Updating the items in a dashboard rotation list remotely is a huge productivity booster, let me explain why, let’s say you have 10 screens in various departments of your office, each of the 10 screens have contextual dashboards being displayed for those relevant teams, however all of these screens have some common dashboards on the rotation that are relevant to all teams.

Adding or updating these common dashboards means updating 10 machines attached to 10 screens, in other words, a huge amount of duplicated effort and quite frankly a pain in the ass. Being able to update a rotation remotely and update several rotations at a time from a centralised location means this task takes little more than a few seconds.

Here’s a quick example of what I mean, using VuePilot as an example

  • We have just created a new Microsoft Power BI report that we wish to display on 6 of our screens across a number of rotations.
  • We have just created a VuePilot Power BI app to from the dashboard that we will use to display the report on screen.
  • We then click the “Add To Rotation” button, which will display the listing of rotations, of which we simply check which rotations we want to this report to appear in.
  • We’re done, it took less than a minute to complete and we didn’t even need to leave our seat.
Adding Microsoft Power BI dashboards to your rotation

An example of adding a Microsoft Power Bi report to multiple rotations at the same time using VuePilot

Remote machine & screen management

The ability to individually control each screen from a centralized online dashboard and manage what’s on display with just a few clicks is a huge productivity booster. This functionality will eleminate the need to manually access the machine and configure which rotation displays on which screen for multi screen setups

It should realistically take no longer then a minute to update every screen in your workplace so you can get back to work

Remotely manage your TV dashboard machines from the VuePilot dashboard

Shown here is the interface for managing a TV dashboard machine and it's attached screens remotely using the VuePilot dashboard.

Read more about how to remotely control TV dashboard screens here

8. Always ensure threshold and alarm levels are set and visible

When it comes to dashboards and reports, a huge screen full of charts is often hard to decipher. We mentioned earlier about the “at a glance” concept but it’s worth pointing out that bright colours and bold lines are only useful when they have context, that context is represented in the form of thresholds and alarm levels.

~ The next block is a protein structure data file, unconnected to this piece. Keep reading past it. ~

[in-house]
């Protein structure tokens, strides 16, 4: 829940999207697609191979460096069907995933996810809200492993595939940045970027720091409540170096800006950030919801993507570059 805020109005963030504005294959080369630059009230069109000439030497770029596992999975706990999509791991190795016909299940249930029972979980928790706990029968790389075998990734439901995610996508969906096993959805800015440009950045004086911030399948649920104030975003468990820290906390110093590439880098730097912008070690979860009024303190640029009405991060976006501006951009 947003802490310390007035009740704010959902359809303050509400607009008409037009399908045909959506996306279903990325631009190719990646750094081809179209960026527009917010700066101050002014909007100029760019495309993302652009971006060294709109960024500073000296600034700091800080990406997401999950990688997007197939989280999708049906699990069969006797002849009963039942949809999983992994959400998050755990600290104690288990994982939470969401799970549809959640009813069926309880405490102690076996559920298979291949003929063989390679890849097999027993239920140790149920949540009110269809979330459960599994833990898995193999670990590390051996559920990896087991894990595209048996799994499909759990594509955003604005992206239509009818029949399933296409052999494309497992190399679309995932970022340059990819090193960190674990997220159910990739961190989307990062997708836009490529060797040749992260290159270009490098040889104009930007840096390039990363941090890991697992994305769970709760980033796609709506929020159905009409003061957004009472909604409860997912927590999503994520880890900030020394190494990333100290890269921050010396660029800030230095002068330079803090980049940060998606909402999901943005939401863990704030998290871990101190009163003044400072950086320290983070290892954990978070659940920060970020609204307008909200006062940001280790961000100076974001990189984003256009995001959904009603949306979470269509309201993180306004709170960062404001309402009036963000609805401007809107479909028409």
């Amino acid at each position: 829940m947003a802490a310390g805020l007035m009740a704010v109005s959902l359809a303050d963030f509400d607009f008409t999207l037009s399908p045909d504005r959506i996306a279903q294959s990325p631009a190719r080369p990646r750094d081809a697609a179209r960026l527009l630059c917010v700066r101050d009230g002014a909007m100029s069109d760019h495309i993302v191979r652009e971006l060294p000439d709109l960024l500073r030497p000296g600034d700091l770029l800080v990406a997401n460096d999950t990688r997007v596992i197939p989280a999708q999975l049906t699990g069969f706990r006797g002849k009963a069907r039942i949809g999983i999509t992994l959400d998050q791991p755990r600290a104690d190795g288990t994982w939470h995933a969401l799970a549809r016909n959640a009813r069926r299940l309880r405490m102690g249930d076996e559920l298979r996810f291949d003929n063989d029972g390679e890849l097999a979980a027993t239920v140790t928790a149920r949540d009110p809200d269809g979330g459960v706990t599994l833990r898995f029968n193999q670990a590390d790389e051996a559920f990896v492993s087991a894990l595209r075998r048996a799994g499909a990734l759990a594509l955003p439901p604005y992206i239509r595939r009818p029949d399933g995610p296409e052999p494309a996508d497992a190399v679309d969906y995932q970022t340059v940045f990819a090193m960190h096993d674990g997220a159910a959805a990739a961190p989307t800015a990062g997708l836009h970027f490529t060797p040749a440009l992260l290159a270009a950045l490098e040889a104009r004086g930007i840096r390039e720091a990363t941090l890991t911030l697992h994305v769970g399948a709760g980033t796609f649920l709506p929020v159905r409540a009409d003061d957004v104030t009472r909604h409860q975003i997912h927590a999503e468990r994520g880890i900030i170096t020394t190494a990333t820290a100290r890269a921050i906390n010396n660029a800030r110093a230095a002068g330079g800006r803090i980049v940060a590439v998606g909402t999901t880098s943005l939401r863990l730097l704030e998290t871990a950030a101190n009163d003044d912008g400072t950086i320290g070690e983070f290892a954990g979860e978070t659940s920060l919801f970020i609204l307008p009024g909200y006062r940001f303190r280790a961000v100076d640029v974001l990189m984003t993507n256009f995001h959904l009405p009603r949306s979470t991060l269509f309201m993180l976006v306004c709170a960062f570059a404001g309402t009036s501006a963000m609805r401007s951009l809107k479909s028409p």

Take for example a Microsoft Power BI dashboard full of charts and numbers, what does 1252 mean? How about 65%? Without a threshold here there is no context as too if those numbers are good or bad. The only people who really know what they mean will be a select few people who created the reports and understand the context from experience with those numbers, but many others won’t.

It seems like an obvious thing, but it’s actually quite common to see dashboards and reports full of charts with no context and no reference as to if those numbers are good or bad.

Set thresholds, even if you don’t have solid numbers to go off, just give your self some sort of guide as to what’s acceptable and what’s out of the realm of ordinary.

When displaying large numbers on their own, have them change colour when it crosses a threshold. A large red “342” seems to indicate something is wrong rather than a large black “342” which just means … well 342 something, which isn't as helpful.

A line chart and threshold

Here is a good example of a threshold is when you see a redline across a line chart and you can clearly see the trend data hovering below it, this gives you a sense of how close you are to breaching the threshold and also helps to indicate if you've actually crossed the threshold at somepoint, maybe without you even knowing it.

A line chart without a threshold is hard to decipher

Here is an example of when there is no threshold set. It would appear that there was a significant increase in page views, with a spike at one point, but it's unclear if this was a problem at all.

Is the peak at around 5,000 page views normal? or is that higher than normal? You can begin to see how that simple red line of context makes a big difference